A recently unsealed e-mail in the SCO vs. IBM case reveals that a 1999 study of Linux code by a SCO-employed consultant found no Unix code in the operating system.
The SCO Group Inc. is suing IBM because the Lindon, Utah-based company claims that are both contractual problems with Project Monterey—a deal between SCO and IBM to develop an enterprise Unix that could run on systems based on Intels IA-32 and IA-64 architectures as well as IBMs Power4 processor—and that IBM moved SCOs Unix System V Release 4 IP (intellectual property) to Linux.
In the Aug. 13, 2002, e-mail (here in PDF form) to SCOs senior VP of international operations, Reg Broughton, SCO developer Michael Davidson reported that an SCO-sponsored study had found that “at the end, we had found absolutely *nothing*. i.e. no evidence of any copyright infringement whatsoever.”
While “there is, indeed, a lot of code that is common between Unix and Linux (all of the X Windows system, for example) but invariably it turned out that the common code was something that both we (SCO) and the Linux community had obtained (legitimately) from some third party.”
While at SCO, Davidson wrote the lxrun utility, which enabled users to run ELF-based (executable and linking format) Linux on SCOs Unix operating systems, OpenServer and UnixWare, and Sun Microsystems Inc.s Solaris on Intel.
Davidson, himself, believed even before the study was commissioned that “(based on very detailed knowledge of our own source code and a reasonably broad exposure to Linux and other open source projects) that it was a waste of time and that we were not going to find anything.”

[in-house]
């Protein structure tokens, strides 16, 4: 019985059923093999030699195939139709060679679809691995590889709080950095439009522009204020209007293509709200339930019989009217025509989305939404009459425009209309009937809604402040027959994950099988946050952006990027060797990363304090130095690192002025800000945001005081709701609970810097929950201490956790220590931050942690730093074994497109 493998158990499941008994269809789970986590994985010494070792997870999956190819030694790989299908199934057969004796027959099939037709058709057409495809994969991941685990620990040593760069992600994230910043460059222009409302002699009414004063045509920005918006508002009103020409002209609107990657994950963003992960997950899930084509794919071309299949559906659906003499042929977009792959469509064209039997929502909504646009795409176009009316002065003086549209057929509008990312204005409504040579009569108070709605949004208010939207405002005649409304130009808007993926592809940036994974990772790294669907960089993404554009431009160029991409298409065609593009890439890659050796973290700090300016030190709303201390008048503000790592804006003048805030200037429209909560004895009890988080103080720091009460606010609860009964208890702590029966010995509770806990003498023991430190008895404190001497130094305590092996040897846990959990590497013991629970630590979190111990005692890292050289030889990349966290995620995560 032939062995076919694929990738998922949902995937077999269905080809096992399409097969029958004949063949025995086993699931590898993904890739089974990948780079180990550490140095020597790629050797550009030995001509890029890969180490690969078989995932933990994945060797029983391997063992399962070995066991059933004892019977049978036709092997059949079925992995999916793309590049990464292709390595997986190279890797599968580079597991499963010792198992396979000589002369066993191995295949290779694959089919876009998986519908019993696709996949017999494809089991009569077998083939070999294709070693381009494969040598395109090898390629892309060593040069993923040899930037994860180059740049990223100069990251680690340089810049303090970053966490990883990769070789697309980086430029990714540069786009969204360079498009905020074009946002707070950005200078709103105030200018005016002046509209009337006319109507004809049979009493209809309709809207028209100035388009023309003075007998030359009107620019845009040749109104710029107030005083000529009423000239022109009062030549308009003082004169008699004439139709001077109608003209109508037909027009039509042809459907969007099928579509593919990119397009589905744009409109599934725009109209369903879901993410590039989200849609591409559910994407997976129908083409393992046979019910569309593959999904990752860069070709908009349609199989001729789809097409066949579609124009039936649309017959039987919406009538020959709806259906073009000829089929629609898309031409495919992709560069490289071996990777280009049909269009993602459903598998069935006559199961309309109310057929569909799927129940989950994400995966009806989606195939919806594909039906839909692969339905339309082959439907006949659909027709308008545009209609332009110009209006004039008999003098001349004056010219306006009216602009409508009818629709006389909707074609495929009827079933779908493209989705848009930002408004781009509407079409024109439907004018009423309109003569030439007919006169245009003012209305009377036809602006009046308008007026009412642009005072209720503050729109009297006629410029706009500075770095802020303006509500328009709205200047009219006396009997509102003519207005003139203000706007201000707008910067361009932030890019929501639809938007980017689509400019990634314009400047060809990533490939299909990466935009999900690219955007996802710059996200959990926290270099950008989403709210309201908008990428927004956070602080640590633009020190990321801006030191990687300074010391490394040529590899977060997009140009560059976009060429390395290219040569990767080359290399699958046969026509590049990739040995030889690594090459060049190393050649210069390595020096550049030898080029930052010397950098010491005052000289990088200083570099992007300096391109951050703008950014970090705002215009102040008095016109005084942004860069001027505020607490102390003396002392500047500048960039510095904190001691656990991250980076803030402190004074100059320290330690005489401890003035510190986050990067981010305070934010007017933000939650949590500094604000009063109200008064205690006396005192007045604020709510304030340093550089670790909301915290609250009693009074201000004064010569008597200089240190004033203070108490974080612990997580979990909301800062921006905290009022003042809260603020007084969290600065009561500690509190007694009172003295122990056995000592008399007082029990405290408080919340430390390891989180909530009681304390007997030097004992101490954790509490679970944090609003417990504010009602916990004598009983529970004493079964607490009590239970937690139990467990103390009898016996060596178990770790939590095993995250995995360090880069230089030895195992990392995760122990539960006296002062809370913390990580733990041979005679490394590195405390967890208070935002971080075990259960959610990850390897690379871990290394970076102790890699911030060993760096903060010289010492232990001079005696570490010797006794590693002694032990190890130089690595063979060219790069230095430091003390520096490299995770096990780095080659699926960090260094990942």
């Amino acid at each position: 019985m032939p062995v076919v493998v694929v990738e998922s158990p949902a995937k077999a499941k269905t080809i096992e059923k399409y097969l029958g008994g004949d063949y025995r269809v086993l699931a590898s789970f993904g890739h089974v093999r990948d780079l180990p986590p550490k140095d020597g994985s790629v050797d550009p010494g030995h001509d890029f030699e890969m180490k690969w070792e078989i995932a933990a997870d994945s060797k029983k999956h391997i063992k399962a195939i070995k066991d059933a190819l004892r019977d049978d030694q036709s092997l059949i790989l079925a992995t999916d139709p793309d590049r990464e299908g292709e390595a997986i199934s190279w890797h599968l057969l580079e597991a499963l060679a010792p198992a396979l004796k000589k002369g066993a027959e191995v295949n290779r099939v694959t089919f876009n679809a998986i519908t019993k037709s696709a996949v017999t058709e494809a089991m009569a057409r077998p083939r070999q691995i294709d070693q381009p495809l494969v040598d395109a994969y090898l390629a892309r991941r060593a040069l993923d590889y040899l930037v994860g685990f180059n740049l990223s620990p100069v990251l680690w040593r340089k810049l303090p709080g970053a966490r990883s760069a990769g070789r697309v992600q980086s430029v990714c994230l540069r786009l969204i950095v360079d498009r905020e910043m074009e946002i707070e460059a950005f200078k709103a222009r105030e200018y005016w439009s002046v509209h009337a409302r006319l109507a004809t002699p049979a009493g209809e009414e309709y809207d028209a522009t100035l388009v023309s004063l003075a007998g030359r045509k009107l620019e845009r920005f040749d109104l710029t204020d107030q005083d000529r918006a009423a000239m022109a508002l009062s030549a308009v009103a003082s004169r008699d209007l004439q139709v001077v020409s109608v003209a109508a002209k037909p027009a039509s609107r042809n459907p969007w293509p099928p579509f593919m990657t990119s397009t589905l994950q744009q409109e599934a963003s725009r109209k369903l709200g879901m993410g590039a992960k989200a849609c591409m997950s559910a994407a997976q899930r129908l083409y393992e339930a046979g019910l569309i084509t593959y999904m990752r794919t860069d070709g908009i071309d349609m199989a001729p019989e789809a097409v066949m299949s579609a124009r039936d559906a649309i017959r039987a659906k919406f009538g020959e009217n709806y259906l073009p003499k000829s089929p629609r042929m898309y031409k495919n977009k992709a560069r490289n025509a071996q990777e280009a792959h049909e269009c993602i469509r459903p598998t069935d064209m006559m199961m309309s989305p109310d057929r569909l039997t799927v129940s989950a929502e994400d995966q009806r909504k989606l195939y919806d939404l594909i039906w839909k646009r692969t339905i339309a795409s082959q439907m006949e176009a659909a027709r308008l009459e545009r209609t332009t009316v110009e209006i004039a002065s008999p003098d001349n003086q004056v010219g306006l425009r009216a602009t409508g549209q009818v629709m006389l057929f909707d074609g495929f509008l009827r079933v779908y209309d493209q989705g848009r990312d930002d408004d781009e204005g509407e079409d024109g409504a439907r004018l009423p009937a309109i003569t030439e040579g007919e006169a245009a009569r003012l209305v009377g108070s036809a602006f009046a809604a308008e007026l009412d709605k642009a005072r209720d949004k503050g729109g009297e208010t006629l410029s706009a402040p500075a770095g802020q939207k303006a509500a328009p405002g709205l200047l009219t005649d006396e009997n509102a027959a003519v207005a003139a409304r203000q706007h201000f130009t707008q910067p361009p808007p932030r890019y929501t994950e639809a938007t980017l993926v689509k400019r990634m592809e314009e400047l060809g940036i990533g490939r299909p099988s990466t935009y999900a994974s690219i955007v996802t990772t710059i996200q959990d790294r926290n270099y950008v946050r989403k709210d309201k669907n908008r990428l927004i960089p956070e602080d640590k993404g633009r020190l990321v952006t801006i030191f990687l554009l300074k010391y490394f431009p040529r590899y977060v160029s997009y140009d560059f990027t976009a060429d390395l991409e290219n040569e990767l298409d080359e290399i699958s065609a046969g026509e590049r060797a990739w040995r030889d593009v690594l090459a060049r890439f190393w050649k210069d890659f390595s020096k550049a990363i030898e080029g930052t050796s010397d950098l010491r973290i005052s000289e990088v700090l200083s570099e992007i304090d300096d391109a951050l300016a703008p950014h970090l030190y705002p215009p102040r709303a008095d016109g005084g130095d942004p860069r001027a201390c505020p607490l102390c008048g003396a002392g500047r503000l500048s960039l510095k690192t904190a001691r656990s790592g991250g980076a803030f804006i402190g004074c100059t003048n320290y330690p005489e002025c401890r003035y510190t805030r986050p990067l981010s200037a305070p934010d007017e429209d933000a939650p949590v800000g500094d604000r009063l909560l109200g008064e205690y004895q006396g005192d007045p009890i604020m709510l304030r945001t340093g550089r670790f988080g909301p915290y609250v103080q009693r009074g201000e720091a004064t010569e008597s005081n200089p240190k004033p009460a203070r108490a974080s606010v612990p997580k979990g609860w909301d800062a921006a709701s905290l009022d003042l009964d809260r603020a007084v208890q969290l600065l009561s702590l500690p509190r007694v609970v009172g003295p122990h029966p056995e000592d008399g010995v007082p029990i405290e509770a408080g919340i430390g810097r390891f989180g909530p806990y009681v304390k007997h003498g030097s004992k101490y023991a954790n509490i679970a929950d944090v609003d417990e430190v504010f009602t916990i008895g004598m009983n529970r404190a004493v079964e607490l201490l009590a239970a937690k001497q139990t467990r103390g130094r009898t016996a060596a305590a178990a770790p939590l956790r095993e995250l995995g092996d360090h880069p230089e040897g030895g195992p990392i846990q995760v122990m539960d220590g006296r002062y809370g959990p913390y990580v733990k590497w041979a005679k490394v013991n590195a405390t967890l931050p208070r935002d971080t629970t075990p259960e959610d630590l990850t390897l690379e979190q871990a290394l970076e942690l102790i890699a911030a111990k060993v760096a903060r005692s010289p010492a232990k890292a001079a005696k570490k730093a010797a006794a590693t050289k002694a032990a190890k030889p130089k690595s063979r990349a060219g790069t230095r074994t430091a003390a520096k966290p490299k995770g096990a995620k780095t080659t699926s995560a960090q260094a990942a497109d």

Nevertheless, according to Davidson, “The project was a result of SCOs executive management refusing to believe that it was possible for Linux and much of the GNU software to have come into existence without *someone* *somewhere* having copied pieces of proprietary UNIX source code to which SCO owned the copyright. The hope was that we would find a smoking gun somewhere in code that was being used by Red Hat and/or the other Linux companies that would give us some leverage.”
Going on, Davidson wrote, “Here was, at one stage, the idea that we would sell licenses to corporate customers who were using Linux as a kind of “insurance policy” in case it turned out that they were using code which infringed our copyright.”
In February 2003, SCO announced its SCOsource licensing initiative. This program is designed to gain revenue from companies that were either using SCOs Unix IP or were concerned that they might be using operating systems—like Linux—that infringed on SCOs IP.
While SCOsource had two major successes early on—with Microsoft and Sun—since then it has had minimal impact on SCOs bottom line.
In SCOs last quarter, SCOsource only contributed $70,000 of gross revenue.
The study itself that Davidson was reporting on was written by Robert Swartz. Swartz was the former head of an SCO competitor, MWC (Mark Williams Company), which folded in 1995.
MWC produced Coherent, a Unix for Intel that contested the PC Unix market with SCO Xenix in the late 80s to the mid-90s.